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Random thoughts at the moment...
digimind
thwack
Why is there both a Mozilla Suite and an offering of separate Mozilla Firebird (browser) and Mozilla Thunderbird (mail) applications? I've read the FAQs. They only explain the difference, but not WHY. It's preventing me from installing any of them because I don't know what to do.

What happened to the good shows on Fox from a few years ago? Family Guy was hilarious. Andy Richter Controls the Universe was hilarious AND had a really hot girl in it. Futurama... had its moments too, but ok, maybe it was one animated show too many. But it was far better than King of the Hill. I'm probably forgetting some others, but we used to record them all on the Replay regularly and now they're gone without a trace.

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Why is a long story. In the beginning there was Netscape. And it was ok. Then Netscape added thr other packages that made it into Netscape Communicator.
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And then the dinosaurs came. But they were stupid and they died. And they turned into oil. And then the Arabs came, and they bought Mercedes-Benzes...
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umm... yeah.
Basically, the Mozilla foundation came to realize that having one centralized communications suite would be overkill to re-ignite the broswer wars. They want less memory usage, simplified interface and the ability to run the components separate from each other.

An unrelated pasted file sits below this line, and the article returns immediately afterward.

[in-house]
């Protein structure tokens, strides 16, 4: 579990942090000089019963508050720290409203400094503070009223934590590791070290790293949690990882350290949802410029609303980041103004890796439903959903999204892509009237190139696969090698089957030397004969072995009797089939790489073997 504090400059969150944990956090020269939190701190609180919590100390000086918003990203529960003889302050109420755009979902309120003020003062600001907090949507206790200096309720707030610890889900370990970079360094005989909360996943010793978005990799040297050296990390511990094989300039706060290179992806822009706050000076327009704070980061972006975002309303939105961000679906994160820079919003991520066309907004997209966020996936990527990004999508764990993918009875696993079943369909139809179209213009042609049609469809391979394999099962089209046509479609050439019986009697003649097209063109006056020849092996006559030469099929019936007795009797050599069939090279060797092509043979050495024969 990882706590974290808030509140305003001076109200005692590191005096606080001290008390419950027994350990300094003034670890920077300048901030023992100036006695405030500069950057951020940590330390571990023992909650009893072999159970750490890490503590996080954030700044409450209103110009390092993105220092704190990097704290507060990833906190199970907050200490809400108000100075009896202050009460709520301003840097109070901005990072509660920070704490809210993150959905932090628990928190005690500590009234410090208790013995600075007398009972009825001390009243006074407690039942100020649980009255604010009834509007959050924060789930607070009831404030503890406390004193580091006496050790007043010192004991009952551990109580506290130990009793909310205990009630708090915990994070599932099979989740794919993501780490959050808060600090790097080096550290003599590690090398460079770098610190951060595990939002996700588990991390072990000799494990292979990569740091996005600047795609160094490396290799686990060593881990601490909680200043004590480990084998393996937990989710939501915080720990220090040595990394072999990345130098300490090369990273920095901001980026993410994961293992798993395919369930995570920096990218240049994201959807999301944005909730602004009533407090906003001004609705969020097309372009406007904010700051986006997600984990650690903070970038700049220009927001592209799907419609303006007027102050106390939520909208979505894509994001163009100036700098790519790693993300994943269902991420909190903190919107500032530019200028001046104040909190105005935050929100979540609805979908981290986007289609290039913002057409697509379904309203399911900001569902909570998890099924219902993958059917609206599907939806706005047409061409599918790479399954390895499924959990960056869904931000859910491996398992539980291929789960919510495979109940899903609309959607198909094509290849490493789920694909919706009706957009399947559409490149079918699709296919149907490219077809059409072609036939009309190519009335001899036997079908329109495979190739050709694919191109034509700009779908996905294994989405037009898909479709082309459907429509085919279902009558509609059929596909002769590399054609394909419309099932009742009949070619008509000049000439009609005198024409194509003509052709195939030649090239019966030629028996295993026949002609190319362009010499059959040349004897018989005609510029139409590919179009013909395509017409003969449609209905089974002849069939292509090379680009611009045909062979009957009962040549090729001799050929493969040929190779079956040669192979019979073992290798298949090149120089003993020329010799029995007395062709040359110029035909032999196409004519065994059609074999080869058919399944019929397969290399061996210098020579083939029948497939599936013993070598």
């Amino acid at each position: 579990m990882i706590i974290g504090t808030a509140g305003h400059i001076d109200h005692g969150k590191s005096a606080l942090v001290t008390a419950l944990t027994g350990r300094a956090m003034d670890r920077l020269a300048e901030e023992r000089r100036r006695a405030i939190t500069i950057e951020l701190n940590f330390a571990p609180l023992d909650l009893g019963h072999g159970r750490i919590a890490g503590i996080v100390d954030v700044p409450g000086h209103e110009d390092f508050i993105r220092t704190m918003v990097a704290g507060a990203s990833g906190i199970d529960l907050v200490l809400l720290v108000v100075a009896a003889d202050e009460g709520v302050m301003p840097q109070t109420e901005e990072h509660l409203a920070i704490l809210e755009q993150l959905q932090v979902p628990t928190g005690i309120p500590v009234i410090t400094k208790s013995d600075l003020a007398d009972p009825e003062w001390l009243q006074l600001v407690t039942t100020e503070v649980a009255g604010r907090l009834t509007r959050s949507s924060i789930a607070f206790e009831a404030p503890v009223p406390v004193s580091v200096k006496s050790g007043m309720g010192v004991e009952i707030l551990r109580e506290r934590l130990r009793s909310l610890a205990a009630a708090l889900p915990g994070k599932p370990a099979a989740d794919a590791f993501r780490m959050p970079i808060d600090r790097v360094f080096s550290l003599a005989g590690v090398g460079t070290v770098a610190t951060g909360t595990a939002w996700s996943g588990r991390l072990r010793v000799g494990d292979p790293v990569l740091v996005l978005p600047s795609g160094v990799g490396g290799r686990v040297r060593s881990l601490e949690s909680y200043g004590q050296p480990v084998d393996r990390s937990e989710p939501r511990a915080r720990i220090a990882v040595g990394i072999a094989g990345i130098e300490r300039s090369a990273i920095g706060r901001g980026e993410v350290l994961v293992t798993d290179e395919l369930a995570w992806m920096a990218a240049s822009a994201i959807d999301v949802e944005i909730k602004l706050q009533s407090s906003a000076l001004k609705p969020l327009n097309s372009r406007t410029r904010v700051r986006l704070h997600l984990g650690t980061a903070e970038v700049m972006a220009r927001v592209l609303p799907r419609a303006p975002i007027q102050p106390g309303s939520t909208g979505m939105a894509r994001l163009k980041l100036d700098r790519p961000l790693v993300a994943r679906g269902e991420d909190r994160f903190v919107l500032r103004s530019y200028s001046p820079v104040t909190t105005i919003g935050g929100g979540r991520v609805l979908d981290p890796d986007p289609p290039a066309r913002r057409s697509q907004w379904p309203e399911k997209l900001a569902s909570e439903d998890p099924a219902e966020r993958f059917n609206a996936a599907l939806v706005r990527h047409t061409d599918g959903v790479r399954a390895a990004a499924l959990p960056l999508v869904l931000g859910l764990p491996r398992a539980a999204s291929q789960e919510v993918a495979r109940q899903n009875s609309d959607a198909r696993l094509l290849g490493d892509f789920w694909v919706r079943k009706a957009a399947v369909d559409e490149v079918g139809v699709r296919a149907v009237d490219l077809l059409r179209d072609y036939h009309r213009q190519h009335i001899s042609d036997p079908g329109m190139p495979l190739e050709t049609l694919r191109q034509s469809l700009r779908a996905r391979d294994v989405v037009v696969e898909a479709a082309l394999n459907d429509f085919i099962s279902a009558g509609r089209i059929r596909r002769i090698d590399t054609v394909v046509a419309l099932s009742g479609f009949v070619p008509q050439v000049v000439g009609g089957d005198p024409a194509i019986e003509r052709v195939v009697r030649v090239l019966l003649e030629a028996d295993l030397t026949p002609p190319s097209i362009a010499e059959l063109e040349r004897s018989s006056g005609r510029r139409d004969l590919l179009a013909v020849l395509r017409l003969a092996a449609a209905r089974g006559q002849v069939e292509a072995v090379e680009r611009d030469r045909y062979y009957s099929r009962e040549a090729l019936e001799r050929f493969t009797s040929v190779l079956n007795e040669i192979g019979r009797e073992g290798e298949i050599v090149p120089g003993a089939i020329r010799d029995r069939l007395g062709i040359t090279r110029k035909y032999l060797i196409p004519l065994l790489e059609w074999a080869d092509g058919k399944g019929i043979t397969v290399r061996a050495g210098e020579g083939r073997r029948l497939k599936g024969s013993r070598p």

Don't worry, the long term plan is to replace the Browser component with Firebird so it becomes Mozilla Browser, and replace the mail client with Thunderbird so it becomes Mozilla Mail.

So are they all under continual parallel development? Like, if I install the Mozilla suite, and then there's a new Firebird release that enhances standards compliance or something, could I count on the Mozilla browser being updated at the same time?

Seems a bit like digging a tunnel simultaneously from both ends, praying that they'll line up when they meet in the middle. The Euro-Tunnel builders had laser guidance to help them with that. What does the Mozilla foundation have? :)

Yes, continuous paralell development. Firebird is actually based on the browser component of the Mozilla suite. When code updates get checked in to Mozilla, Firebird gets most of the changes automatically.

It's called "configuration management"

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